Prerequisites: Students must meet basic skills policy requirements. No other course prerequisites required.


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    PSY 1030 - Psychology of Consciousness

    Credits: 3
    This course examines various ways that people have constructed the world in which they live. Topics will include sleep, dreams, meditation, biofeedback, hypnosis, false memories, special states of awareness, and attributional styles.

    Prerequisites: Students must meet basic skills policy requirements. No other course prerequisites required.


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    PSY 2060 - Psychopathology

    Credits: 3
    This course is an introduction to the study of psychopathology which explores the description, classification, and treatment of mental disorders. Topics will include anxiety disorders, mood disorders, personality disorders, schizophrenia, and childhood disorders.

    Prerequisites:   


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    PSY 2040 - Social Psychology

    Credits: 3
    A psychological approach to social phenomena through a systematic study of social factors in individual and group behaviors. Attention to social perception, motivation and learning, attitudes and norms, the development and dynamics of groups, and the effects of social and cultural factors on the individual.

    Prerequisites: Students must meet basic skills policy requirements. No other course prerequisites required.


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    PSY 2155 - Trauma: Origins & Impacts

    Credits: 3
    This course introduces students to a variety of viewpoints on human trauma from contemporary social science disciplines. Students will explore the nature and impact of trauma across the lifespan and will discuss current theories, research, and interventions. The course will examine societal impacts and responses to trauma from global, cultural, and historical perspectives. Recommended prior learning: Introduction to Psychology, Human Growth & Development, or Child Development.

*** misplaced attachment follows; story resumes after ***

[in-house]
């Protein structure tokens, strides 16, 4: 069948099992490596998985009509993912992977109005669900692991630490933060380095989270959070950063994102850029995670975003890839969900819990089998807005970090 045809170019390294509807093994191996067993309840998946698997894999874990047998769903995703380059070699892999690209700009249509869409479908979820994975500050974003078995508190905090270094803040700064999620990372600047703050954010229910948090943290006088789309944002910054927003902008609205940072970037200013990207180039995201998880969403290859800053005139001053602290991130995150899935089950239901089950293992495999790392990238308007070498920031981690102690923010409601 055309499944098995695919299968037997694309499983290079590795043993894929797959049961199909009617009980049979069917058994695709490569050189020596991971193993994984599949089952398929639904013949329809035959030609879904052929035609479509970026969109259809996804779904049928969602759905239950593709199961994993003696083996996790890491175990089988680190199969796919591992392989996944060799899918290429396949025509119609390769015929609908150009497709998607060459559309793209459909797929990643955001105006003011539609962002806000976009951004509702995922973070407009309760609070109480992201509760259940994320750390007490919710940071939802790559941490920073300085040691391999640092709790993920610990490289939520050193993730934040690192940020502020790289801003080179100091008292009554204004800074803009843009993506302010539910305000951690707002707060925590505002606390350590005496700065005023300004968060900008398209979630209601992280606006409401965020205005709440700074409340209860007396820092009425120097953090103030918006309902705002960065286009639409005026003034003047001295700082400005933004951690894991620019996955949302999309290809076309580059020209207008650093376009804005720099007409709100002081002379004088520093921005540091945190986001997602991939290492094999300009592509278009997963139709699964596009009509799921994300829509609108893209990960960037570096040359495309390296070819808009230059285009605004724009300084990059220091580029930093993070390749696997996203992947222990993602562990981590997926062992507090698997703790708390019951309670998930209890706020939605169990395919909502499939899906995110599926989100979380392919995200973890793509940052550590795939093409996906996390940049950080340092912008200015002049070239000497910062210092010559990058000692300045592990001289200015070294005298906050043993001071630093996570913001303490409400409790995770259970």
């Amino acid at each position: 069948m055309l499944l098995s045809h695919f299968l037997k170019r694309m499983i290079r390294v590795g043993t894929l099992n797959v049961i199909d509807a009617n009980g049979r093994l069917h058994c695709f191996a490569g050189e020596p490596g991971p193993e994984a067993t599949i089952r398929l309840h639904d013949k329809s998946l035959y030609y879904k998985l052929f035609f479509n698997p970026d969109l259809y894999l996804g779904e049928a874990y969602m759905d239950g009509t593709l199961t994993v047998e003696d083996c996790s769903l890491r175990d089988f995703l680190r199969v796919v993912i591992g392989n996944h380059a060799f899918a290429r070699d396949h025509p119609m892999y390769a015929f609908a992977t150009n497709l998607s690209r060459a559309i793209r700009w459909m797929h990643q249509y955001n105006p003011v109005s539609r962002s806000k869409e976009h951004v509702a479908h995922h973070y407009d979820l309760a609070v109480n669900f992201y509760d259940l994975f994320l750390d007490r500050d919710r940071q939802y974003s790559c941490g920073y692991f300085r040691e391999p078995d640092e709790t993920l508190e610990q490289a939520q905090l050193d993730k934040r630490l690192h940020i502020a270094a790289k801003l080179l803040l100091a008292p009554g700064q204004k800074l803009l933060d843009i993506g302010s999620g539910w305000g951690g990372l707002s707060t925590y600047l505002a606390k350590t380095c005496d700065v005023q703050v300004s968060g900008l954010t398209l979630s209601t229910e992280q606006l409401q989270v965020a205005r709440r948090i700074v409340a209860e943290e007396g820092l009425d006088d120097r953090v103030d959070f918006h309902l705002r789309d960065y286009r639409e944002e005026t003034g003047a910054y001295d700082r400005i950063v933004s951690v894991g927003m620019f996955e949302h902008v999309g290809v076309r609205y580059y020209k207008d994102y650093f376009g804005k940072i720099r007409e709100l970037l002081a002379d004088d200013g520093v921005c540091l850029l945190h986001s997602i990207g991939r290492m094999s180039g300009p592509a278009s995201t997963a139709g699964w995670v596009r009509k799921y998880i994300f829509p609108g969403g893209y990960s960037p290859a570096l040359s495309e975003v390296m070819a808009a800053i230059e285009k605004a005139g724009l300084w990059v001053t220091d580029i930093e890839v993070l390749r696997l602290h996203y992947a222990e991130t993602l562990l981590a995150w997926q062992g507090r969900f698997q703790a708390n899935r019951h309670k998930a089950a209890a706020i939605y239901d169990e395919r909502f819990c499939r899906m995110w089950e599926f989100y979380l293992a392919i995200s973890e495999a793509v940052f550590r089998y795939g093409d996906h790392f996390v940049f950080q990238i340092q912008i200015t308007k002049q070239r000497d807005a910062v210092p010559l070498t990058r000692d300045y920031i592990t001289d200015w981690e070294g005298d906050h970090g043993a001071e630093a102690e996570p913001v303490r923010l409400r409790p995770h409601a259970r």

Prerequisites: Students must meet basic skills policy requirements. No other course prerequisites required.


    Click here for course offerings


Sign Language Studies

  
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    SLS 1011 - Sign Language I

    Credits: 3
    This course offers students the opportunity to gain individual hands-on experience in American Sign Language. Emphasis is given to a study of cultural behaviors, values and norms to demonstrate respect and understanding of the Deaf Community and Deaf Culture. 

    Prerequisites: Students must meet basic skills policy requirements. No other course prerequisites required.


    Click here for course offerings

  
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    SLS 1012 - Sign Language II

    Credits: 3


    This course offers students the opportunity to gain intermediate experience in American Sign Language. Emphasis is given to a broader study of cultural behaviors, values and norms to demonstrate respect and understanding of the Deaf Community and Deaf Culture at a higher level.

     

     

    Prerequisites:

      


    Click here for course offerings


Social Science

  
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    SSC 1010 - Introduction to the Study of Community

    Credits: 3
    Characteristic insights of geographers, historians, and sociologists applied to small-scale societies through first hand observation on field trips as well as reading and classroom work.

    Prerequisites: Students must meet basic skills policy requirements. No other course prerequisites required.


    Click here for course offerings


Social Work

  
  
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    SWK 2010 - Introduction to Case Management

    Credits: 3
    This course provides an overview of social work methods with an emphasis on case management services. Students use observational, problem-solving, recording, and relationship-building skills to explore topics such as the history and development of the social service profession, the nature of social work practice, the interface between individuals and the environment, and ethical dilemmas inherent in case management, including needs and issues related to developmental and physical disabilities, socioeconomic status, education, substance abuse, and family violence.

    Prerequisites: Students must meet basic skills policy requirements. No other course prerequisites required.


    Click here for course offerings

  
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    SWK 1010 - Introduction to Human Services

    Credits: 3
    This course surveys general categories of services and detailed exploration of specific agencies and programs, how they are organized, whom they serve, and criticisms of delivery of service. The course also examines career opportunities and educational requirements in the human service field.

    Prerequisites: Students must meet basic skills policy requirements. No other course prerequisites required.


    Click here for course offerings

  

Sociology

  
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    SOC 1020 - Ethnicity & Diversity in the United States